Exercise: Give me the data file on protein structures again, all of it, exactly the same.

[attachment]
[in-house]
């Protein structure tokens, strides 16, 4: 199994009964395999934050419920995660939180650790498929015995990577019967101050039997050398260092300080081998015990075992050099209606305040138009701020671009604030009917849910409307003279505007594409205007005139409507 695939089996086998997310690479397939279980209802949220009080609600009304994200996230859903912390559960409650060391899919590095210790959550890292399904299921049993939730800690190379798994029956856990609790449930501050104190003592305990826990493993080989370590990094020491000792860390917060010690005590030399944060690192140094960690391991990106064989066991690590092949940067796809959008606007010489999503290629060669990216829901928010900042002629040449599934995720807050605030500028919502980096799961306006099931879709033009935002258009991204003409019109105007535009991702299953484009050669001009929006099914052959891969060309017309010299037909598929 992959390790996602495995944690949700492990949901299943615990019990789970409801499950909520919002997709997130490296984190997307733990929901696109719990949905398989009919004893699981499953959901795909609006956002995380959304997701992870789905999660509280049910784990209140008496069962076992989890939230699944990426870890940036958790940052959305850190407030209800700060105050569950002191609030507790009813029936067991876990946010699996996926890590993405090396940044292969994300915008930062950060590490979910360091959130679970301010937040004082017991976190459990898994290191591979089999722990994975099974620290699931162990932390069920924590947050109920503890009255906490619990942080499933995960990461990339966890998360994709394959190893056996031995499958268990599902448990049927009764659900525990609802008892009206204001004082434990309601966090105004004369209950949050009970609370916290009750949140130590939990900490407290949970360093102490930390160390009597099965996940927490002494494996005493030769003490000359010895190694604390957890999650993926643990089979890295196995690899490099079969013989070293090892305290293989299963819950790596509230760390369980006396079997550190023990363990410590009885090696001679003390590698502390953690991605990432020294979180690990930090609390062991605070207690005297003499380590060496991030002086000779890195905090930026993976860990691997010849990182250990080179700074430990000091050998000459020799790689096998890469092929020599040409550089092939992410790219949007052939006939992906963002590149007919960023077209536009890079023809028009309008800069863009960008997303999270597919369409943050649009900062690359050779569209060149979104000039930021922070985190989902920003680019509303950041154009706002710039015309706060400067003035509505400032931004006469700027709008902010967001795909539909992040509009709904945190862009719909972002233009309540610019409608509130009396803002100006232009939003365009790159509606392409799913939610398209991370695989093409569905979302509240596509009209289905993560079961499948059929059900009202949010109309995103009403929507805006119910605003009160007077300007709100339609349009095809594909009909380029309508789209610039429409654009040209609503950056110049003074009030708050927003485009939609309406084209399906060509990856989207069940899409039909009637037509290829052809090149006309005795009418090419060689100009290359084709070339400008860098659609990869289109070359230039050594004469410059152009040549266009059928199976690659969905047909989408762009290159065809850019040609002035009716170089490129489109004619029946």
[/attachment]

[in-house]
């Protein structure tokens, strides 16, 4: 199994009964395999934050419920995660939180650790498929015995990577019967101050039997050398260092300080081998015990075992050099209606305040138009701020671009604030009917849910409307003279505007594409205007005139409507 695939089996086998997310690479397939279980209802949220009080609600009304994200996230859903912390559960409650060391899919590095210790959550890292399904299921049993939730800690190379798994029956856990609790449930501050104190003592305990826990493993080989370590990094020491000792860390917060010690005590030399944060690192140094960690391991990106064989066991690590092949940067796809959008606007010489999503290629060669990216829901928010900042002629040449599934995720807050605030500028919502980096799961306006099931879709033009935002258009991204003409019109105007535009991702299953484009050669001009929006099914052959891969060309017309010299037909598929 992959390790996602495995944690949700492990949901299943615990019990789970409801499950909520919002997709997130490296984190997307733990929901696109719990949905398989009919004893699981499953959901795909609006956002995380959304997701992870789905999660509280049910784990209140008496069962076992989890939230699944990426870890940036958790940052959305850190407030209800700060105050569950002191609030507790009813029936067991876990946010699996996926890590993405090396940044292969994300915008930062950060590490979910360091959130679970301010937040004082017991976190459990898994290191591979089999722990994975099974620290699931162990932390069920924590947050109920503890009255906490619990942080499933995960990461990339966890998360994709394959190893056996031995499958268990599902448990049927009764659900525990609802008892009206204001004082434990309601966090105004004369209950949050009970609370916290009750949140130590939990900490407290949970360093102490930390160390009597099965996940927490002494494996005493030769003490000359010895190694604390957890999650993926643990089979890295196995690899490099079969013989070293090892305290293989299963819950790596509230760390369980006396079997550190023990363990410590009885090696001679003390590698502390953690991605990432020294979180690990930090609390062991605070207690005297003499380590060496991030002086000779890195905090930026993976860990691997010849990182250990080179700074430990000091050998000459020799790689096998890469092929020599040409550089092939992410790219949007052939006939992906963002590149007919960023077209536009890079023809028009309008800069863009960008997303999270597919369409943050649009900062690359050779569209060149979104000039930021922070985190989902920003680019509303950041154009706002710039015309706060400067003035509505400032931004006469700027709008902010967001795909539909992040509009709904945190862009719909972002233009309540610019409608509130009396803002100006232009939003365009790159509606392409799913939610398209991370695989093409569905979302509240596509009209289905993560079961499948059929059900009202949010109309995103009403929507805006119910605003009160007077300007709100339609349009095809594909009909380029309508789209610039429409654009040209609503950056110049003074009030708050927003485009939609309406084209399906060509990856989207069940899409039909009637037509290829052809090149006309005795009418090419060689100009290359084709070339400008860098659609990869289109070359230039050594004469410059152009040549266009059928199976690659969905047909989408762009290159065809850019040609002035009716170089490129489109004619029946």